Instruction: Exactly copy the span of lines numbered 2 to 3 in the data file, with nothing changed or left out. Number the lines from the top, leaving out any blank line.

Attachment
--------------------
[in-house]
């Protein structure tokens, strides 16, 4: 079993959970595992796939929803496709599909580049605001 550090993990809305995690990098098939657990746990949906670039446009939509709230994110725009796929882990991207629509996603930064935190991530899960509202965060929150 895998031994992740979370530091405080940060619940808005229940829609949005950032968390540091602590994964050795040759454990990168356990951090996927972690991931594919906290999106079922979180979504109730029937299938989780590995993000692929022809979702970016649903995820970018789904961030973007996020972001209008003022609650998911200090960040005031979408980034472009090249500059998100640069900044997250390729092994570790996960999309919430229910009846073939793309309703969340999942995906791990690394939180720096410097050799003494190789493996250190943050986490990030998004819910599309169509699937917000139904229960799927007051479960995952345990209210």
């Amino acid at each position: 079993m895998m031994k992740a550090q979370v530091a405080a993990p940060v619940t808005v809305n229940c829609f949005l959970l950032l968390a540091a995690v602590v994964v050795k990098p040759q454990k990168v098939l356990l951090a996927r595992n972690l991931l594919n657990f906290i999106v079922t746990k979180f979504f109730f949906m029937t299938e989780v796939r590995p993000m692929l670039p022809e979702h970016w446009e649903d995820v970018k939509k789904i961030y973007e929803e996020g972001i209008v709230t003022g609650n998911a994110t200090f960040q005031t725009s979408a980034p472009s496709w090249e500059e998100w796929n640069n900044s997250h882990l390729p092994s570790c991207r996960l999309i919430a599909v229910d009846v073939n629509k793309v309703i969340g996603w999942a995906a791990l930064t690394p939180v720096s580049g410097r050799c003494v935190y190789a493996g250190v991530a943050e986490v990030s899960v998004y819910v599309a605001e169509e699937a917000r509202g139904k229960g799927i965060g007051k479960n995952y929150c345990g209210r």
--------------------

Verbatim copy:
């Protein structure tokens, strides 16, 4: 079993959970595992796939929803496709599909580049605001 550090993990809305995690990098098939657990746990949906670039446009939509709230994110725009796929882990991207629509996603930064935190991530899960509202965060929150 895998031994992740979370530091405080940060619940808005229940829609949005950032968390540091602590994964050795040759454990990168356990951090996927972690991931594919906290999106079922979180979504109730029937299938989780590995993000692929022809979702970016649903995820970018789904961030973007996020972001209008003022609650998911200090960040005031979408980034472009090249500059998100640069900044997250390729092994570790996960999309919430229910009846073939793309309703969340999942995906791990690394939180720096410097050799003494190789493996250190943050986490990030998004819910599309169509699937917000139904229960799927007051479960995952345990209210």
């Amino acid at each position: 079993m895998m031994k992740a550090q979370v530091a405080a993990p940060v619940t808005v809305n229940c829609f949005l959970l950032l968390a540091a995690v602590v994964v050795k990098p040759q454990k990168v098939l356990l951090a996927r595992n972690l991931l594919n657990f906290i999106v079922t746990k979180f979504f109730f949906m029937t299938e989780v796939r590995p993000m692929l670039p022809e979702h970016w446009e649903d995820v970018k939509k789904i961030y973007e929803e996020g972001i209008v709230t003022g609650n998911a994110t200090f960040q005031t725009s979408a980034p472009s496709w090249e500059e998100w796929n640069n900044s997250h882990l390729p092994s570790c991207r996960l999309i919430a599909v229910d009846v073939n629509k793309v309703i969340g996603w999942a995906a791990l930064t690394p939180v720096s580049g410097r050799c003494v935190y190789a493996g250190v991530a943050e986490v990030s899960v998004y819910v599309a605001e169509e699937a917000r509202g139904k229960g799927i965060g007051k479960n995952y929150c345990g209210r």